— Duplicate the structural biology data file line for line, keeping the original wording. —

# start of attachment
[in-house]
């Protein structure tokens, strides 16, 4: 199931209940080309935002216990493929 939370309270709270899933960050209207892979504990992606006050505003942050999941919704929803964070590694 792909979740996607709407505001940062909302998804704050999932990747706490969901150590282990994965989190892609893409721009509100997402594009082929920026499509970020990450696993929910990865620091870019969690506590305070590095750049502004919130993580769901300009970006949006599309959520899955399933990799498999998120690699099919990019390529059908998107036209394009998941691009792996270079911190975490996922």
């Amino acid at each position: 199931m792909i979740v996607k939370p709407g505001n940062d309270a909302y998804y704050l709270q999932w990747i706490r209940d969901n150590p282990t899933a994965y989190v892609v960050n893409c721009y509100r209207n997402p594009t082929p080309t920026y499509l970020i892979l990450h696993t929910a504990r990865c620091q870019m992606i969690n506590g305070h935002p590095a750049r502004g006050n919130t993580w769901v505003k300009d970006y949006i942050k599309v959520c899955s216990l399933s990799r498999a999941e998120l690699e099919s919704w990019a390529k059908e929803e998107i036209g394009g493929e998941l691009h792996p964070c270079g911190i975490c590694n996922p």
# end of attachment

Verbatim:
[in-house]
């Protein structure tokens, strides 16, 4: 199931209940080309935002216990493929 939370309270709270899933960050209207892979504990992606006050505003942050999941919704929803964070590694 792909979740996607709407505001940062909302998804704050999932990747706490969901150590282990994965989190892609893409721009509100997402594009082929920026499509970020990450696993929910990865620091870019969690506590305070590095750049502004919130993580769901300009970006949006599309959520899955399933990799498999998120690699099919990019390529059908998107036209394009998941691009792996270079911190975490996922």
């Amino acid at each position: 199931m792909i979740v996607k939370p709407g505001n940062d309270a909302y998804y704050l709270q999932w990747i706490r209940d969901n150590p282990t899933a994965y989190v892609v960050n893409c721009y509100r209207n997402p594009t082929p080309t920026y499509l970020i892979l990450h696993t929910a504990r990865c620091q870019m992606i969690n506590g305070h935002p590095a750049r502004g006050n919130t993580w769901v505003k300009d970006y949006i942050k599309v959520c899955s216990l399933s990799r498999a999941e998120l690699e099919s919704w990019a390529k059908e929803e998107i036209g394009g493929e998941l691009h792996p964070c270079g911190i975490c590694n996922p």